The frame story of Hungry Ghosts, reminiscent of the Tales of the Crypt anthologies, begins with a ghoulish Russian host inviting a assembly of international chefs to play the samurai game of 100 Candles: “As night fell the warriors came together. In an adjoining room, the [one hundred] candles, or andon, were lit. On a table was placed a single mirror. The men sat in a circle. One by one, they told stories of Yokai, Yurei, and Obake. Monsters, ghosts, and shapeshifters. Tales of eerie, supernatural encounters and unexplained meaning, vengeance and karma, meant to bring fear into the hearts of their fellow warriors. Upon the end of each tale, the storyteller would extinguish one and on, look in the mirror to ensure he had not himself been possessed and then return to re-join his fellows. With each passing tale, the room slowly grew darker and darker, the tales scarier, more frightening. But as the telling of the one hundredth tale of horror approached, fearful participants would invariably stop, too terrified of invoking the wrath of the formidable spirits they had been summoning.”

The nine stories in the anthology are illustrated by different artists: Sebastian Cabrol, Vanesa Del Rey, Francesco Francavilla, Irene Koh, Leo Manco, Alberto Ponticelli, Paul Pope, and Mateus Santolouco. All of the illustrations are effective in vividly bringing the humanity, the horror, and the death and destruction, pardon the pun, alive for the reader. As in most anthologies, not all of the storylines and illustrations are equally mesmerizing, but taken as a total package, the book deserves a great deal of praise, including the eye-catching cover art by Paul Pope.

Substituting chefs for the samurai warriors who would be participating in such a storytelling endeavor highlights the potentiality of the kitchen crime scene where dangerous implements are utilized to prepare the food and, perhaps, the consumers of varied nourishment.

The first story, “The Starving Skeleton,” sets the theme of hungry ghosts, Gashadokuro, and that of horrific endings for those who lack kindness, generosity, and compassion. This is followed by “The Pirates,” narrated by an explicit and bawdy female storyteller who is chided, rather unfairly in my opinion, that her tale did not involve food. Her protester becomes the next storyteller and his story, “Salty Horse,” definitely focuses on food—and horror, of course. “The Heads” begins as a foil to the gluttony of the previous tale with a cook threatened with starvation because of poverty. The horror, however, is stepped up a notch as was promised from the onset with the instructions of the game. “Deep” explores the bullying practices in an elegant and formal French kitchen through the eyes of one of the chefs. The appearance and practices of a Kappa in that kitchen unquestionably evens the playing field. “Boil in the Belly,” also focuses on body parts of inspiring chefs and the horrendous remedies that the hosts must endure to get rid of their hungry ghosts, or at least, getting rid of them in the short term. “The Snow Woman” is a familiar and rewarding reworking of a traditional Japanese folktale and not, in my opinion, as frightening as some of the other tales. It could be that my familiarity with the story left me with admiration at the retelling rather than a reaction to the ghostly presence. The final story of the collection, “The Cow Head,” begins with threats of starvation and ends with the horrific consequences of cannibalism, and ultimately, the act of accepting the dare of Hyakumonogatari Kaidankai [100 hundred candles] storytelling. This tale also completes the frame story established at the start. Bon Appetit!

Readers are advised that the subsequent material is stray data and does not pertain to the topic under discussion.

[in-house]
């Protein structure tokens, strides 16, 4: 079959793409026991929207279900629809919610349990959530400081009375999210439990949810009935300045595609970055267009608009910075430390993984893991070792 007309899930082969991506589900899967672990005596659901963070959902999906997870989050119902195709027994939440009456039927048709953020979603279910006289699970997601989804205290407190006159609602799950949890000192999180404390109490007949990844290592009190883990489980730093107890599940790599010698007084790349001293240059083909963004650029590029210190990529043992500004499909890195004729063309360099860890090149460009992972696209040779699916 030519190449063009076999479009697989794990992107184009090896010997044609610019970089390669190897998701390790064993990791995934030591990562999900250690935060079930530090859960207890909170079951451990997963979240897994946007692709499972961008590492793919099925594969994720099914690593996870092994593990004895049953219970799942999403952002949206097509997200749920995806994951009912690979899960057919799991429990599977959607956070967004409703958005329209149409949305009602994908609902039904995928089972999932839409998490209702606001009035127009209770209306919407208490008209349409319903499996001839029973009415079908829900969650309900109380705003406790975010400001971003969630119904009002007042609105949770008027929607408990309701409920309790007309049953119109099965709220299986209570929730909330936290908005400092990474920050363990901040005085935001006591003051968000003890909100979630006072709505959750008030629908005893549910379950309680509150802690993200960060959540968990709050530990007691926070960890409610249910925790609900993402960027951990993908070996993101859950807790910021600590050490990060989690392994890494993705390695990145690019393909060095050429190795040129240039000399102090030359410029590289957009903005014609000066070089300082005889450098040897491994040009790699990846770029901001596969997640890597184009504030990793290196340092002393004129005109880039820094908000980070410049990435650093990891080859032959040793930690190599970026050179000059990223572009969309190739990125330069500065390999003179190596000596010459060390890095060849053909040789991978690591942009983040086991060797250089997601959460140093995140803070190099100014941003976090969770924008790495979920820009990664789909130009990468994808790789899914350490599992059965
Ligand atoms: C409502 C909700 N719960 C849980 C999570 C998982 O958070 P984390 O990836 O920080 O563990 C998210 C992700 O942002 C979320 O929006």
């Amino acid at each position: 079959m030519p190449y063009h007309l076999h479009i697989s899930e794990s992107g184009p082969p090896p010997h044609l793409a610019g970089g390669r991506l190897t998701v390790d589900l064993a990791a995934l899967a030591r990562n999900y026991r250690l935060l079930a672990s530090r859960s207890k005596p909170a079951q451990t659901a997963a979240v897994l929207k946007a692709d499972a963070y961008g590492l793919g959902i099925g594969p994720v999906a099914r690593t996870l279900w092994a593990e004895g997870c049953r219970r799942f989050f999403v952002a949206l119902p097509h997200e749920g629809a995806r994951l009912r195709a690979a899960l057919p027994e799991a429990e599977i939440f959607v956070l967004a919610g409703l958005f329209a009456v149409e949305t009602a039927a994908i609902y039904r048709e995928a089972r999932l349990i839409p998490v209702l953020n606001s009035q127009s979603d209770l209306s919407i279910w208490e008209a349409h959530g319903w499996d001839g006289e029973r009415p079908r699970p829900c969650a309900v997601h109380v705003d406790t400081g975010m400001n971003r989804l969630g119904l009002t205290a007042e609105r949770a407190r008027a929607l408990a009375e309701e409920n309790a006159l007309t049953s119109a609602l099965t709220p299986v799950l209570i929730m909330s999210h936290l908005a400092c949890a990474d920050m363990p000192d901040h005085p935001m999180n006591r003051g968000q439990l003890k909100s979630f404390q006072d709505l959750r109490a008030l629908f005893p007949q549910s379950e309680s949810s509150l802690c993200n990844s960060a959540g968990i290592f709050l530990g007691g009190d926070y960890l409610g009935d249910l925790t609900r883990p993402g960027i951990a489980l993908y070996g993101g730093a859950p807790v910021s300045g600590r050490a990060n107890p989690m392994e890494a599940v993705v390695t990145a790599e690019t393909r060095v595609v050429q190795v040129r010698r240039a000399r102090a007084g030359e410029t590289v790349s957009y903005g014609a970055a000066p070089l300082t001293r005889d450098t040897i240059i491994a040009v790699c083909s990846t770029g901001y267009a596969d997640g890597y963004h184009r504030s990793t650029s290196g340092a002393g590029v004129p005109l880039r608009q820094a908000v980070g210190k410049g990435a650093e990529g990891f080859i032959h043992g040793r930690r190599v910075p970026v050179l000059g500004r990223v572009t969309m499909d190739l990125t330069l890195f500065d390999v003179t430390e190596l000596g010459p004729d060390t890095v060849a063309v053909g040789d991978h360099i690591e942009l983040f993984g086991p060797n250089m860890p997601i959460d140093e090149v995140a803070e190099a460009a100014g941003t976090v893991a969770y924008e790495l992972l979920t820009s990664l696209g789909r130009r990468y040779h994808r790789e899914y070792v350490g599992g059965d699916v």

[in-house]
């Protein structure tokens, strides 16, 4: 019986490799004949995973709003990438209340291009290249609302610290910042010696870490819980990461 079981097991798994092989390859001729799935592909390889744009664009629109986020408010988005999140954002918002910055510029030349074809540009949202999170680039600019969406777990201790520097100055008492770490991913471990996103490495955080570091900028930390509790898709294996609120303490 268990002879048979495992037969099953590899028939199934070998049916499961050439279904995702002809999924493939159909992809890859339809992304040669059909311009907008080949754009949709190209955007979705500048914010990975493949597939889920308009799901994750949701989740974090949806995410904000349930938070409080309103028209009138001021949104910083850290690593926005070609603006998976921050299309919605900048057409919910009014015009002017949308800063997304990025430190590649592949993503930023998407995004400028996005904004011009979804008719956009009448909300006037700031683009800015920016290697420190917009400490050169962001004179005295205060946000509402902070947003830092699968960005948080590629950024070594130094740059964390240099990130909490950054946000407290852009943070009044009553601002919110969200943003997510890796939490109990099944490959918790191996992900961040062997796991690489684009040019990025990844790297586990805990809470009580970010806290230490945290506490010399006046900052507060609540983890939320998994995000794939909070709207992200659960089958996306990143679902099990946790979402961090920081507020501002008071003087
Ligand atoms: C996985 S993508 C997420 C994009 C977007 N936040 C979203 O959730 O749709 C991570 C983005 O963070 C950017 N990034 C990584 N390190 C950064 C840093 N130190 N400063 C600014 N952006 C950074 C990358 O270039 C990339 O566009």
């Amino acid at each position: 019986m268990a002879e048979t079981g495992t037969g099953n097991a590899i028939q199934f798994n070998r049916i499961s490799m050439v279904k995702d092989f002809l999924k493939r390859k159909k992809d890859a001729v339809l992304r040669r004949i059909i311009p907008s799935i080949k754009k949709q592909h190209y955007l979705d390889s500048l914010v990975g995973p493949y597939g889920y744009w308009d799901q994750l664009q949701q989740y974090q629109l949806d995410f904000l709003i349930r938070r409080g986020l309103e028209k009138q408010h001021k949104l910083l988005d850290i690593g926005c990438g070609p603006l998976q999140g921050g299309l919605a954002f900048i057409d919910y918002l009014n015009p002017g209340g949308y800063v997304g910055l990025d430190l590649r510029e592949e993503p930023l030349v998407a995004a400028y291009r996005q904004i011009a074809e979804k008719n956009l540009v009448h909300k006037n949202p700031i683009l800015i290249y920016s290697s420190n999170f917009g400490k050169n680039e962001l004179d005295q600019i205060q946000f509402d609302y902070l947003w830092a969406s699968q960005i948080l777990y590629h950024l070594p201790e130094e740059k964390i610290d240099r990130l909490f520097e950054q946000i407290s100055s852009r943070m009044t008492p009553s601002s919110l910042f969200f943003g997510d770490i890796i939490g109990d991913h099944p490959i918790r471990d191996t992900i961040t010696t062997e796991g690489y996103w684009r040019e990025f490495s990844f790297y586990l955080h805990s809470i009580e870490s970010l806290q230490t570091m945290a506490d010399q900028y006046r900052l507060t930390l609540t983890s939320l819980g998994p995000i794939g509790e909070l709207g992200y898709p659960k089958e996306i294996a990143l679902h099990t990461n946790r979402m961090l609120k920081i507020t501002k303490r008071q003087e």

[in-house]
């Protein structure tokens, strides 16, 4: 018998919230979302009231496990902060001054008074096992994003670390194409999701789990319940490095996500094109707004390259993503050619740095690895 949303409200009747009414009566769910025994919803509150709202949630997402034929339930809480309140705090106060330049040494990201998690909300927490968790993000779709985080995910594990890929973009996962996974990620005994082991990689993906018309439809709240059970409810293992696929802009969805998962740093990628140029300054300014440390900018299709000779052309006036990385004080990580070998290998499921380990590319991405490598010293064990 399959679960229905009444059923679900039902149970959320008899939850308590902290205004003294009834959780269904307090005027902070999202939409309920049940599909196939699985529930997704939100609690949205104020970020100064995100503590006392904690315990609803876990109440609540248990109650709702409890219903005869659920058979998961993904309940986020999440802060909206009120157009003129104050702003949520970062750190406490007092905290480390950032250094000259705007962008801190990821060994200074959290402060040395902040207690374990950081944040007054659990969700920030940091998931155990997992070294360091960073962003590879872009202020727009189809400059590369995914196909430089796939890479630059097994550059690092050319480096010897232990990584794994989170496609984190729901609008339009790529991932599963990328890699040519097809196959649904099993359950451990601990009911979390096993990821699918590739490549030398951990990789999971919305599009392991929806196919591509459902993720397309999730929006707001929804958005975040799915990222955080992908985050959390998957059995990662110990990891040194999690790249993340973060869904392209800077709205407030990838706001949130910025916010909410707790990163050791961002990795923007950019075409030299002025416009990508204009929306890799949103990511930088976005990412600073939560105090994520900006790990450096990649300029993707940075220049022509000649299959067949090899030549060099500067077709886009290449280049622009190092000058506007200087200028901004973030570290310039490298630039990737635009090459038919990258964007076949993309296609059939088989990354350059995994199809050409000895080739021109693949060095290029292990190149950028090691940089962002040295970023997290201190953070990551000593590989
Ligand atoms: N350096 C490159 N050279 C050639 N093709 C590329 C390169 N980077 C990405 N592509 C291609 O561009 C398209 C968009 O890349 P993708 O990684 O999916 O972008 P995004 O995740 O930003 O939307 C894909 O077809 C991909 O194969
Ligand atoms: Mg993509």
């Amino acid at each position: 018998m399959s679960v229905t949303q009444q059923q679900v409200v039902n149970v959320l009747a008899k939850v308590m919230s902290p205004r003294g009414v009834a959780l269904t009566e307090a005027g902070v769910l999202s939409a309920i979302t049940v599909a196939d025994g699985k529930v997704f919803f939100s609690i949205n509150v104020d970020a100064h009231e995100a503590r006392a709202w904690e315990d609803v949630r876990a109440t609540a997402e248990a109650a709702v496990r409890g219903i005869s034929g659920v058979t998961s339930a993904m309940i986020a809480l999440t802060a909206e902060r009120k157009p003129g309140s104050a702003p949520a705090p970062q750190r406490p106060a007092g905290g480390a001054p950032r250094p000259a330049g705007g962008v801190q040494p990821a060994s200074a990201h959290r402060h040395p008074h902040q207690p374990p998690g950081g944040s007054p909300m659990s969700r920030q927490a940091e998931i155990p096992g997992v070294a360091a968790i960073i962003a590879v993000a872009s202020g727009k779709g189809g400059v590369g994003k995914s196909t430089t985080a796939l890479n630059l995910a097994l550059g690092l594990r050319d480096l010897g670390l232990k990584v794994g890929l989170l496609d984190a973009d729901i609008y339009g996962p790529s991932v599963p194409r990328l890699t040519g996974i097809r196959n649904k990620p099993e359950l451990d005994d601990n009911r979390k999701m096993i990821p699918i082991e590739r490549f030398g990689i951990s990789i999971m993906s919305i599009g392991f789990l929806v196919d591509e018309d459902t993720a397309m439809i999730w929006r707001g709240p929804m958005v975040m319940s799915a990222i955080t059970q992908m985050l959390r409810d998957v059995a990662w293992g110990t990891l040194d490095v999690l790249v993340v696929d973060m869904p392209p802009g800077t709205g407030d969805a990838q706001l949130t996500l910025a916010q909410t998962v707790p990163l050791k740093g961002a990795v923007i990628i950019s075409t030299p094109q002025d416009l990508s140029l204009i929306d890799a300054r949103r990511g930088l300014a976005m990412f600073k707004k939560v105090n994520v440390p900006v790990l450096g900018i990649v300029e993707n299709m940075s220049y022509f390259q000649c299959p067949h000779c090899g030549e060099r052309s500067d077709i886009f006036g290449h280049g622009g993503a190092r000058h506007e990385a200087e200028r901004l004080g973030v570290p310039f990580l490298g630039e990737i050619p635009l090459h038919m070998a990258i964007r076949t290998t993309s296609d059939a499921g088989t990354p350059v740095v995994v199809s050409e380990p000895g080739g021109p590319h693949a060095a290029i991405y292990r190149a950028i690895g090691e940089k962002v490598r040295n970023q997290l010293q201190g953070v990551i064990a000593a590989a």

Co-author Joel Rose made this storyteller’s heart sing with his concise and chatty background essay, complete with source notes, regarding the long legacy of Japanese haunting tales. I was also very pleased to find recipes to make some of the more palatable dishes mentioned in this book honoring Japanese food and the brief but informative “Handy Guide to the Legendary Ghostly Spirits behind our Terrifying Tales.” Completing the anthology is a cover gallery from the individual comic book issues of the series followed by two pages of biographies for the numerous illustrators involved in the creation of this attractive hard cover tribute to Bourdain’s vision, Japanese folklore, food, and EC Comics.

Intended for an adult reading audience, some of the language and imagery may be off putting for a teen collection but, for this fan of Japanese horror and food, the collection has a place of honor on my book shelves.

Anthony Bourdain’s Hungry Ghosts
By Anthony Bourdain, Joel Rose
Art by Paul Pope, Sebastian Cabrol, Vanesa Del Rey, Francesco Francavilla, Irene Koh, Leo Manco, Alberto Ponticelli, Mateus Santolouco, Jose Villarrubia
ISBN: 9781506706696
Dark Horse, 2018
Publisher Age Rating: 18+

  • Gail

    | She/Her Professor, Library and Information Studies, University of Alberta

    Reviewer

    In addition to teaching at the School of Library and Information Studies (University of Alberta) where she is an adjunct professor, Gail tells stories and conducts workshops on a wide variety of topics across Canada and the United States. Each year she teaches the following courses for the University of Alberta. All of her courses are delivered online: Storytelling, Comic Books and Graphic Novels in School and Public Libraries, Canadian Children’s Literature for School and Public Libraries and Young Adult Literature. She also teaches a course on Indigenous Literature for the ATEP program (Aboriginal Teacher Education Program) at the University of Alberta. Gail is the award-winning author of nine books on storytelling and folklore in popular culture.

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